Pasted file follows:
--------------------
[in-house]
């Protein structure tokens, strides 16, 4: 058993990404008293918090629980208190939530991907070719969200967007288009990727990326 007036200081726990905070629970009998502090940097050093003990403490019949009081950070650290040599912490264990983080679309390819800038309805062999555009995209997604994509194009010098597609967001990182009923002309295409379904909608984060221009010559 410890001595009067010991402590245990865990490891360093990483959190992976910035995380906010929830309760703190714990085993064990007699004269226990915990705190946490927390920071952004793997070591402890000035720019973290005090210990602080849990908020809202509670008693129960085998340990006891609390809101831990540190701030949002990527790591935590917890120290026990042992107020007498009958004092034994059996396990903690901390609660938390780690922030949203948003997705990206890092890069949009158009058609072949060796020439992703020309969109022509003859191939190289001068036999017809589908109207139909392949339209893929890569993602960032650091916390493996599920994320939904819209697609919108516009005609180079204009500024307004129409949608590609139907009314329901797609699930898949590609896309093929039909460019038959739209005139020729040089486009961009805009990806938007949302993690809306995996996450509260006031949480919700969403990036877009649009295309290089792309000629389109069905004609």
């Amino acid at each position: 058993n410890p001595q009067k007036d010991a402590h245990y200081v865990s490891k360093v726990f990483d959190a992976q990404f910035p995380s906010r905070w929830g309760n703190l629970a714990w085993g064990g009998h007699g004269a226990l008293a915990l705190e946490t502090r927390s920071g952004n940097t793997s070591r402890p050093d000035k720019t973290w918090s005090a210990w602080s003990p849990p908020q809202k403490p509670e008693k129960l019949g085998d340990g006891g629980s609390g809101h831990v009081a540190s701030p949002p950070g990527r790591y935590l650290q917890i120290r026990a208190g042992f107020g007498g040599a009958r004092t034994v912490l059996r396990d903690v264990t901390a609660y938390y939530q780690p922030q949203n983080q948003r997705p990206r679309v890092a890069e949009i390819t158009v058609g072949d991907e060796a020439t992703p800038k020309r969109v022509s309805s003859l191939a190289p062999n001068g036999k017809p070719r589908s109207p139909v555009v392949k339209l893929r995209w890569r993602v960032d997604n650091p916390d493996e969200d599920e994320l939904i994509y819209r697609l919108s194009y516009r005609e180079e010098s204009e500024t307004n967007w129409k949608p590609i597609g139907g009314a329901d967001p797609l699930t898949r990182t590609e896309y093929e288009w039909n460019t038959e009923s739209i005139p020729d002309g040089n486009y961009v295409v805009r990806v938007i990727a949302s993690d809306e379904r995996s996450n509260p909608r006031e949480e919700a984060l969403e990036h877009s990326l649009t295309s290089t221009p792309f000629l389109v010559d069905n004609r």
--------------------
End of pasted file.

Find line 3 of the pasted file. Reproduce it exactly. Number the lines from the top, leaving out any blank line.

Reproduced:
């Amino acid at each position: 058993n410890p001595q009067k007036d010991a402590h245990y200081v865990s490891k360093v726990f990483d959190a992976q990404f910035p995380s906010r905070w929830g309760n703190l629970a714990w085993g064990g009998h007699g004269a226990l008293a915990l705190e946490t502090r927390s920071g952004n940097t793997s070591r402890p050093d000035k720019t973290w918090s005090a210990w602080s003990p849990p908020q809202k403490p509670e008693k129960l019949g085998d340990g006891g629980s609390g809101h831990v009081a540190s701030p949002p950070g990527r790591y935590l650290q917890i120290r026990a208190g042992f107020g007498g040599a009958r004092t034994v912490l059996r396990d903690v264990t901390a609660y938390y939530q780690p922030q949203n983080q948003r997705p990206r679309v890092a890069e949009i390819t158009v058609g072949d991907e060796a020439t992703p800038k020309r969109v022509s309805s003859l191939a190289p062999n001068g036999k017809p070719r589908s109207p139909v555009v392949k339209l893929r995209w890569r993602v960032d997604n650091p916390d493996e969200d599920e994320l939904i994509y819209r697609l919108s194009y516009r005609e180079e010098s204009e500024t307004n967007w129409k949608p590609i597609g139907g009314a329901d967001p797609l699930t898949r990182t590609e896309y093929e288009w039909n460019t038959e009923s739209i005139p020729d002309g040089n486009y961009v295409v805009r990806v938007i990727a949302s993690d809306e379904r995996s996450n509260p909608r006031e949480e919700a984060l969403e990036h877009s990326l649009t295309s290089t221009p792309f000629l389109v010559d069905n004609r």